GROWING STRING BEANS: For a beginning vegetable gardener, snap beans, aka string beans (Phaseolus vulgaris), can be one of the most rewarding vegetables to grow. There is almost as much variety in the types, colors and methods to grow this vegetable as there are in the ways to use them in the kitchen. They are easy to grow, produce a crop quickly and deliver a tasty, healthy and satisfying dish.
There are two basic categories of bean plants: bush and pole. Bush beans grow to a height of about 2 feet. Pole beans are vines that can reach a height of more than 6 feet. Bush beans produce their crop over a shorter time frame, generally just two weeks. Pole beans will continue to produce until the fall frost as long as you continue to harvest them. If the weather is extremely hot during flowering, the bean plant may not set fruit. But the pole bean will resume flowering and setting fruit once the weather cools a bit. Pole beans are therefore more productive per square foot of soil than bush beans. Both types can be grown in the ground or in large patio containers. Pole beans must be supported by a teepee or trellis structure, installed at planting time. For a quick teepee, several tall bamboo canes or sturdy wood strips can be placed in the soil and tied together at the top. The growing vines generally find and twine themselves around the support, but straying vines can simply be turned back gently onto the supports. No tying is necessary.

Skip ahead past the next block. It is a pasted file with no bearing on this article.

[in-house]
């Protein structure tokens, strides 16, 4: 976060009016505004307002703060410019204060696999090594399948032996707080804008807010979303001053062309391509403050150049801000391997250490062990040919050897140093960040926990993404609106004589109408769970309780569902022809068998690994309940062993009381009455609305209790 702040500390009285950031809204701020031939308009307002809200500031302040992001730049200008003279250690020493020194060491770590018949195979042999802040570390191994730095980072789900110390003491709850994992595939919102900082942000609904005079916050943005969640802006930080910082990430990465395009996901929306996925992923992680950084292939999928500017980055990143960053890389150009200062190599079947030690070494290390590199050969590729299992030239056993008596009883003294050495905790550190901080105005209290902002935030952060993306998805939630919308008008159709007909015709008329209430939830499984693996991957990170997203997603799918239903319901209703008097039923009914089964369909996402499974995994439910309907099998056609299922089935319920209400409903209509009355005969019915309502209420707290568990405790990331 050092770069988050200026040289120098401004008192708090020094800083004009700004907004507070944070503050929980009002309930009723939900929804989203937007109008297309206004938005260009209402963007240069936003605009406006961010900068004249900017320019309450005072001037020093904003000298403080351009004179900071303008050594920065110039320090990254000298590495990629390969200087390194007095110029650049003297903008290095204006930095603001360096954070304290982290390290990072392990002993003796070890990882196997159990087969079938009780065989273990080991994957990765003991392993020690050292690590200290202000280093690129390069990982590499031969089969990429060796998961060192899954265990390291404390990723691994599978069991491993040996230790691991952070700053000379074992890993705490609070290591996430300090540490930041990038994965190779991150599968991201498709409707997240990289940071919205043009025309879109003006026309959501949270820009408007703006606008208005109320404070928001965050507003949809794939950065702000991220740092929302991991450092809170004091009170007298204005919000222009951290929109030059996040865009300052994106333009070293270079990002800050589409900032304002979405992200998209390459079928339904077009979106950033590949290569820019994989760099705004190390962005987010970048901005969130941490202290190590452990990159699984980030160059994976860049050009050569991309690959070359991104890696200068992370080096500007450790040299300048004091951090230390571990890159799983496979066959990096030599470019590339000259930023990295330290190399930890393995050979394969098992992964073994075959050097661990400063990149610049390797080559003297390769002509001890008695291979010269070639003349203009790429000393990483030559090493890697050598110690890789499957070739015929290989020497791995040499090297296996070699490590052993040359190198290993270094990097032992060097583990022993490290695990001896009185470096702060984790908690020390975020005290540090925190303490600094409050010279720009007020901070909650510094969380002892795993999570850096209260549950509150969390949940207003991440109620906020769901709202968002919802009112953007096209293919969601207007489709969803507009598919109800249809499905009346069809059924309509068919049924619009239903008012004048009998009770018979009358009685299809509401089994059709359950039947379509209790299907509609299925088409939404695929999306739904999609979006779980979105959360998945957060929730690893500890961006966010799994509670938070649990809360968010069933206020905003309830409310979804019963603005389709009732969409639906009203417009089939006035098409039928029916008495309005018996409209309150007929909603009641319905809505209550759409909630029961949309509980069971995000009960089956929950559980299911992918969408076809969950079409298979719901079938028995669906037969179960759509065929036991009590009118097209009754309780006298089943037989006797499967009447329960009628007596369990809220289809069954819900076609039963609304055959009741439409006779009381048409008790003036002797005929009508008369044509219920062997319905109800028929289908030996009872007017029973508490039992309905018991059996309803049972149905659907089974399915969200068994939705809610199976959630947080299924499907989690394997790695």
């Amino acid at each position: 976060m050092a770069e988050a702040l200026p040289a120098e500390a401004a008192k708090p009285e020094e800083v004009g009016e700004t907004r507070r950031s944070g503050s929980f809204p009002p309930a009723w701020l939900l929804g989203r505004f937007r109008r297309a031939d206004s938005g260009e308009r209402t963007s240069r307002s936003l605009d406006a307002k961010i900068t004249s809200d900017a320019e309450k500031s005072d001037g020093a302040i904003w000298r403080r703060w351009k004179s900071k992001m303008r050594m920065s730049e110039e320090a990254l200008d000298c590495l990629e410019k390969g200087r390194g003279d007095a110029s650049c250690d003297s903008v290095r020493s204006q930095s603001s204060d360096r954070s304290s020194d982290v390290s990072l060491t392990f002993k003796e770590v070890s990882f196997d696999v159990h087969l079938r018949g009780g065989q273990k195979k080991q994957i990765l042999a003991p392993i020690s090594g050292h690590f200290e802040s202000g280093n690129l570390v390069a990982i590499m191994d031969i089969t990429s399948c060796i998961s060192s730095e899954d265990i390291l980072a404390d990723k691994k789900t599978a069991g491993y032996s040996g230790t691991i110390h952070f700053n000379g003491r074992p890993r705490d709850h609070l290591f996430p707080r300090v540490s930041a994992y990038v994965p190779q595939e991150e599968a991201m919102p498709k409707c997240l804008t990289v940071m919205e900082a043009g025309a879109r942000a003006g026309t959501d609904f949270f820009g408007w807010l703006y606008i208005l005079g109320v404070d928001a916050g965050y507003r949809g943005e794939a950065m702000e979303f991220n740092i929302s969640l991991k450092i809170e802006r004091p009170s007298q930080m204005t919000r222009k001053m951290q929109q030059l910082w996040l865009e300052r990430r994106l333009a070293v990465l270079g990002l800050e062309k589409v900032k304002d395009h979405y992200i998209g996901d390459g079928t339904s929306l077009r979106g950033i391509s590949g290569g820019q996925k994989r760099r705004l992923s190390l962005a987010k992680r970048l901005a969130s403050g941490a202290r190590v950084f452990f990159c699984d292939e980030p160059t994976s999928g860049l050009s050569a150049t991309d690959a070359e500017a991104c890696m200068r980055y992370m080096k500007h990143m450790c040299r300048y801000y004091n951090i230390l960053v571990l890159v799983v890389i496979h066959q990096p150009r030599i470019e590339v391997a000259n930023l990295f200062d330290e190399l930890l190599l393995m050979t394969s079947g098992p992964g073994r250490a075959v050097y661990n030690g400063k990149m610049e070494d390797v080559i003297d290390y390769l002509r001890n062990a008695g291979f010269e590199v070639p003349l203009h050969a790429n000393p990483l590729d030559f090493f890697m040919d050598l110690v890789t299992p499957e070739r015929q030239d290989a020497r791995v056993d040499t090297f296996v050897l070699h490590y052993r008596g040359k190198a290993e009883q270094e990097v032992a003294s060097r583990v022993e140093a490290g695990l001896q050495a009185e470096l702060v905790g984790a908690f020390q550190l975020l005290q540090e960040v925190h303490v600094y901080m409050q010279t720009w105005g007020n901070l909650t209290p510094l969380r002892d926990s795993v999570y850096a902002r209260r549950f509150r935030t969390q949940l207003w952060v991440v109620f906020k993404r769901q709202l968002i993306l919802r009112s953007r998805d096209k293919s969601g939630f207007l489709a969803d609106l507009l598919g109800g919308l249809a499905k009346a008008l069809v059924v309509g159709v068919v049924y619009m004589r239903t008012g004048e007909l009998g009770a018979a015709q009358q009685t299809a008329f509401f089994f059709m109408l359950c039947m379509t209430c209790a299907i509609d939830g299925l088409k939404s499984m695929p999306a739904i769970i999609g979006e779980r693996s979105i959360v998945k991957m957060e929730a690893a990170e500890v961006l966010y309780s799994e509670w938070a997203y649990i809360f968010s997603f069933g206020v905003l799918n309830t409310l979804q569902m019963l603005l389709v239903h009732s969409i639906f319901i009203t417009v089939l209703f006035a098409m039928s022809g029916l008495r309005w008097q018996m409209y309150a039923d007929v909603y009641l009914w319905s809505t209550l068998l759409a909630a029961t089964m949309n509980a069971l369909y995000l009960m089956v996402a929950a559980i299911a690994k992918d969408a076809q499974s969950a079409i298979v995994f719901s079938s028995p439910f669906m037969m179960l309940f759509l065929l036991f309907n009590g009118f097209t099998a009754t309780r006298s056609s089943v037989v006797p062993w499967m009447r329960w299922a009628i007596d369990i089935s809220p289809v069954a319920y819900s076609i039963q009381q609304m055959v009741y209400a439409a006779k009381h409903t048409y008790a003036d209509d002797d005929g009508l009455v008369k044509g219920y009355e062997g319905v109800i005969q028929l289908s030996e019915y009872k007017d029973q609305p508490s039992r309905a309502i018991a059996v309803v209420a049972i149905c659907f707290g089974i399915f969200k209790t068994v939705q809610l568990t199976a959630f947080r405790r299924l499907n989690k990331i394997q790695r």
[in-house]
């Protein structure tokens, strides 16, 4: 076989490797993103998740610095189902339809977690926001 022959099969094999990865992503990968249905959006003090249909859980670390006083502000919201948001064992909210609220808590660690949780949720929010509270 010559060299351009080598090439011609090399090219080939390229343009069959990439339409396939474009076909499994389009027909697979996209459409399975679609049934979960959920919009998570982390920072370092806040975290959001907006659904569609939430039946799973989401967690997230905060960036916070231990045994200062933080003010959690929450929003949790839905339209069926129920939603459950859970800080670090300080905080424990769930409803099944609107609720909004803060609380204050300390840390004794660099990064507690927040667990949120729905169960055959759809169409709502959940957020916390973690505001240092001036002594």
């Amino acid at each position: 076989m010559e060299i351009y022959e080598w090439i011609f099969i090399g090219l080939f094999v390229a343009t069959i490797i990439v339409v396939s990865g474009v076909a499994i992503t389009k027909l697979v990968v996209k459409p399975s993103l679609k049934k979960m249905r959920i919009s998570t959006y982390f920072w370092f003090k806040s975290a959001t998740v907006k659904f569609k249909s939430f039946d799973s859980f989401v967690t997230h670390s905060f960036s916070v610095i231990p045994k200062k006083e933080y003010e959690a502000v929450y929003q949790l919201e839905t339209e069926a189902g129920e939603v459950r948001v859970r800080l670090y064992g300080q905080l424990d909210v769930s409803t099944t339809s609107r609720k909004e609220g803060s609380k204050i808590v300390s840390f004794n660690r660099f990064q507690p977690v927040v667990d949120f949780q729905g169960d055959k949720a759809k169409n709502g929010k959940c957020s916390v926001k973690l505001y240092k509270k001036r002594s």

Beans need warm weather, water, full sun, and well-drained soil which is neutral to slightly acidic. After the last frost date for your area when the soil has warmed, sow seeds directly into the soil. Follow depth and spacing recommendations found on the seed packet. Stay tuned for part 2 in a future RTS.